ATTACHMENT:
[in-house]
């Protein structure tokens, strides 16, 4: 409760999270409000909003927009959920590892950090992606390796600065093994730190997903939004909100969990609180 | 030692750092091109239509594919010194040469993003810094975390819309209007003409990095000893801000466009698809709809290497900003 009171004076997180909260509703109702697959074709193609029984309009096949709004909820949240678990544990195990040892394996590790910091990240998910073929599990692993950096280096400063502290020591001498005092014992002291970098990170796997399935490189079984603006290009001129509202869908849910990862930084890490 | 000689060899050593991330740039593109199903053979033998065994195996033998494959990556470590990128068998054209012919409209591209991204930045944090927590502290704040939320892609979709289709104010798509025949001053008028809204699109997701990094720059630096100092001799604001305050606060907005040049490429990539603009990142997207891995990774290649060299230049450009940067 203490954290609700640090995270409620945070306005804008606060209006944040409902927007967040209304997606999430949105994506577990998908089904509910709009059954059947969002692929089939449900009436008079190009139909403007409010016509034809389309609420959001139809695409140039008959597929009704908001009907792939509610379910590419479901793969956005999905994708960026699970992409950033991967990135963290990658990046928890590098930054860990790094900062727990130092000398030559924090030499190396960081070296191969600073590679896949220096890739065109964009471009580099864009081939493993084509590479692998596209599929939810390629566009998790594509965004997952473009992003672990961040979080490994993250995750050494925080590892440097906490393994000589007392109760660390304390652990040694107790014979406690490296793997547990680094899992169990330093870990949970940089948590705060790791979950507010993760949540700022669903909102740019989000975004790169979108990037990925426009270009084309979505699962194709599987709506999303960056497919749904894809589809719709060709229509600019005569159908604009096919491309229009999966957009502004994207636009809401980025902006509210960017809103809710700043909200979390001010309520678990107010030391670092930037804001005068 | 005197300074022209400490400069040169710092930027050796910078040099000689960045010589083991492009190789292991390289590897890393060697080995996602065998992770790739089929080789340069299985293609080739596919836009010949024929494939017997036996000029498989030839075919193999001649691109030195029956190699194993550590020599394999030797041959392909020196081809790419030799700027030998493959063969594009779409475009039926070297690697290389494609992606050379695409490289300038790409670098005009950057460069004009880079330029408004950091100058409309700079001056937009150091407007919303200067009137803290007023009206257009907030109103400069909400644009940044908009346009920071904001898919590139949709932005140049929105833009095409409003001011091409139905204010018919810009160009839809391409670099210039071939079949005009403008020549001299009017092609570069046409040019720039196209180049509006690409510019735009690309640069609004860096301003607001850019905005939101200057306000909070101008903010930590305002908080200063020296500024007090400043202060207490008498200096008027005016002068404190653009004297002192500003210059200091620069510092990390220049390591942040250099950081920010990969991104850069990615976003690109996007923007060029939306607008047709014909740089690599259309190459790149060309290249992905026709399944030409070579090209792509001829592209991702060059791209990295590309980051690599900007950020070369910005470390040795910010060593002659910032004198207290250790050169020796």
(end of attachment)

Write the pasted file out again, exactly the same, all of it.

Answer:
[in-house]
């Protein structure tokens, strides 16, 4: 409760999270409000909003927009959920590892950090992606390796600065093994730190997903939004909100969990609180 | 030692750092091109239509594919010194040469993003810094975390819309209007003409990095000893801000466009698809709809290497900003 009171004076997180909260509703109702697959074709193609029984309009096949709004909820949240678990544990195990040892394996590790910091990240998910073929599990692993950096280096400063502290020591001498005092014992002291970098990170796997399935490189079984603006290009001129509202869908849910990862930084890490 | 000689060899050593991330740039593109199903053979033998065994195996033998494959990556470590990128068998054209012919409209591209991204930045944090927590502290704040939320892609979709289709104010798509025949001053008028809204699109997701990094720059630096100092001799604001305050606060907005040049490429990539603009990142997207891995990774290649060299230049450009940067 203490954290609700640090995270409620945070306005804008606060209006944040409902927007967040209304997606999430949105994506577990998908089904509910709009059954059947969002692929089939449900009436008079190009139909403007409010016509034809389309609420959001139809695409140039008959597929009704908001009907792939509610379910590419479901793969956005999905994708960026699970992409950033991967990135963290990658990046928890590098930054860990790094900062727990130092000398030559924090030499190396960081070296191969600073590679896949220096890739065109964009471009580099864009081939493993084509590479692998596209599929939810390629566009998790594509965004997952473009992003672990961040979080490994993250995750050494925080590892440097906490393994000589007392109760660390304390652990040694107790014979406690490296793997547990680094899992169990330093870990949970940089948590705060790791979950507010993760949540700022669903909102740019989000975004790169979108990037990925426009270009084309979505699962194709599987709506999303960056497919749904894809589809719709060709229509600019005569159908604009096919491309229009999966957009502004994207636009809401980025902006509210960017809103809710700043909200979390001010309520678990107010030391670092930037804001005068 | 005197300074022209400490400069040169710092930027050796910078040099000689960045010589083991492009190789292991390289590897890393060697080995996602065998992770790739089929080789340069299985293609080739596919836009010949024929494939017997036996000029498989030839075919193999001649691109030195029956190699194993550590020599394999030797041959392909020196081809790419030799700027030998493959063969594009779409475009039926070297690697290389494609992606050379695409490289300038790409670098005009950057460069004009880079330029408004950091100058409309700079001056937009150091407007919303200067009137803290007023009206257009907030109103400069909400644009940044908009346009920071904001898919590139949709932005140049929105833009095409409003001011091409139905204010018919810009160009839809391409670099210039071939079949005009403008020549001299009017092609570069046409040019720039196209180049509006690409510019735009690309640069609004860096301003607001850019905005939101200057306000909070101008903010930590305002908080200063020296500024007090400043202060207490008498200096008027005016002068404190653009004297002192500003210059200091620069510092990390220049390591942040250099950081920010990969991104850069990615976003690109996007923007060029939306607008047709014909740089690599259309190459790149060309290249992905026709399944030409070579090209792509001829592209991702060059791209990295590309980051690599900007950020070369910005470390040795910010060593002659910032004198207290250790050169020796």